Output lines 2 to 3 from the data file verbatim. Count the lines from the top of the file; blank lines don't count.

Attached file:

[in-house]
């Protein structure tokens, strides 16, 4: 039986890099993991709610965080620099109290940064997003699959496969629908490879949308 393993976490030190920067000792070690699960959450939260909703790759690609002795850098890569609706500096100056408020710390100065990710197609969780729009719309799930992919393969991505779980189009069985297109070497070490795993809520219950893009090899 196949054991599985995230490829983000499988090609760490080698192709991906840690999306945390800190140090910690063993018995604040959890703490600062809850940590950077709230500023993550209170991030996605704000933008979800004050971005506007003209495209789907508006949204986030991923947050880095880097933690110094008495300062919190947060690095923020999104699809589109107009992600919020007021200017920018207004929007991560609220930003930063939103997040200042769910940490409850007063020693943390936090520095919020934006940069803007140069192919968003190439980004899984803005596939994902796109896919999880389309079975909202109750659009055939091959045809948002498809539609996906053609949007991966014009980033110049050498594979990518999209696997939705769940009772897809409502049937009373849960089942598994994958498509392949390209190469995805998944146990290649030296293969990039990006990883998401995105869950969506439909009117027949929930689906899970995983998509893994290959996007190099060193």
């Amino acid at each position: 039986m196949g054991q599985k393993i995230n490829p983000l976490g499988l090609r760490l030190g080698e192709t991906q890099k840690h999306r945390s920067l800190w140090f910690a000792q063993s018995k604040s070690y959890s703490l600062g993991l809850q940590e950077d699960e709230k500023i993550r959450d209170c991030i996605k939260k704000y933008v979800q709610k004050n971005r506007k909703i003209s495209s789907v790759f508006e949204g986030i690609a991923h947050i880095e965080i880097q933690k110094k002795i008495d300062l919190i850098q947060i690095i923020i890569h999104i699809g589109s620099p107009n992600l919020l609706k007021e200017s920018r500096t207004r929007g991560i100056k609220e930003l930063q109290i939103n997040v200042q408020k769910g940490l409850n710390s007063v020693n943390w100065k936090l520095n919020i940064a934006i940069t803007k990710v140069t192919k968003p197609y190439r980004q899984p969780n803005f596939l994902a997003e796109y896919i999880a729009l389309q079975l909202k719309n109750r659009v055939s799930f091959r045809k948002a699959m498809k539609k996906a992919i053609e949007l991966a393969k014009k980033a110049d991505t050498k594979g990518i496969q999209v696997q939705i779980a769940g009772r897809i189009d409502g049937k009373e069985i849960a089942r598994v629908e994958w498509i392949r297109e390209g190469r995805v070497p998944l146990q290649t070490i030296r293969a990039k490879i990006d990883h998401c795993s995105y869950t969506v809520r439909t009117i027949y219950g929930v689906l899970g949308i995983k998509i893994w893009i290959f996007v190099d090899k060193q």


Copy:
């Protein structure tokens, strides 16, 4: 039986890099993991709610965080620099109290940064997003699959496969629908490879949308 393993976490030190920067000792070690699960959450939260909703790759690609002795850098890569609706500096100056408020710390100065990710197609969780729009719309799930992919393969991505779980189009069985297109070497070490795993809520219950893009090899 196949054991599985995230490829983000499988090609760490080698192709991906840690999306945390800190140090910690063993018995604040959890703490600062809850940590950077709230500023993550209170991030996605704000933008979800004050971005506007003209495209789907508006949204986030991923947050880095880097933690110094008495300062919190947060690095923020999104699809589109107009992600919020007021200017920018207004929007991560609220930003930063939103997040200042769910940490409850007063020693943390936090520095919020934006940069803007140069192919968003190439980004899984803005596939994902796109896919999880389309079975909202109750659009055939091959045809948002498809539609996906053609949007991966014009980033110049050498594979990518999209696997939705769940009772897809409502049937009373849960089942598994994958498509392949390209190469995805998944146990290649030296293969990039990006990883998401995105869950969506439909009117027949929930689906899970995983998509893994290959996007190099060193």
């Amino acid at each position: 039986m196949g054991q599985k393993i995230n490829p983000l976490g499988l090609r760490l030190g080698e192709t991906q890099k840690h999306r945390s920067l800190w140090f910690a000792q063993s018995k604040s070690y959890s703490l600062g993991l809850q940590e950077d699960e709230k500023i993550r959450d209170c991030i996605k939260k704000y933008v979800q709610k004050n971005r506007k909703i003209s495209s789907v790759f508006e949204g986030i690609a991923h947050i880095e965080i880097q933690k110094k002795i008495d300062l919190i850098q947060i690095i923020i890569h999104i699809g589109s620099p107009n992600l919020l609706k007021e200017s920018r500096t207004r929007g991560i100056k609220e930003l930063q109290i939103n997040v200042q408020k769910g940490l409850n710390s007063v020693n943390w100065k936090l520095n919020i940064a934006i940069t803007k990710v140069t192919k968003p197609y190439r980004q899984p969780n803005f596939l994902a997003e796109y896919i999880a729009l389309q079975l909202k719309n109750r659009v055939s799930f091959r045809k948002a699959m498809k539609k996906a992919i053609e949007l991966a393969k014009k980033a110049d991505t050498k594979g990518i496969q999209v696997q939705i779980a769940g009772r897809i189009d409502g049937k009373e069985i849960a089942r598994v629908e994958w498509i392949r297109e390209g190469r995805v070497p998944l146990q290649t070490i030296r293969a990039k490879i990006d990883h998401c795993s995105y869950t969506v809520r439909t009117i027949y219950g929930v689906l899970g949308i995983k998509i893994w893009i290959f996007v190099d090899k060193q």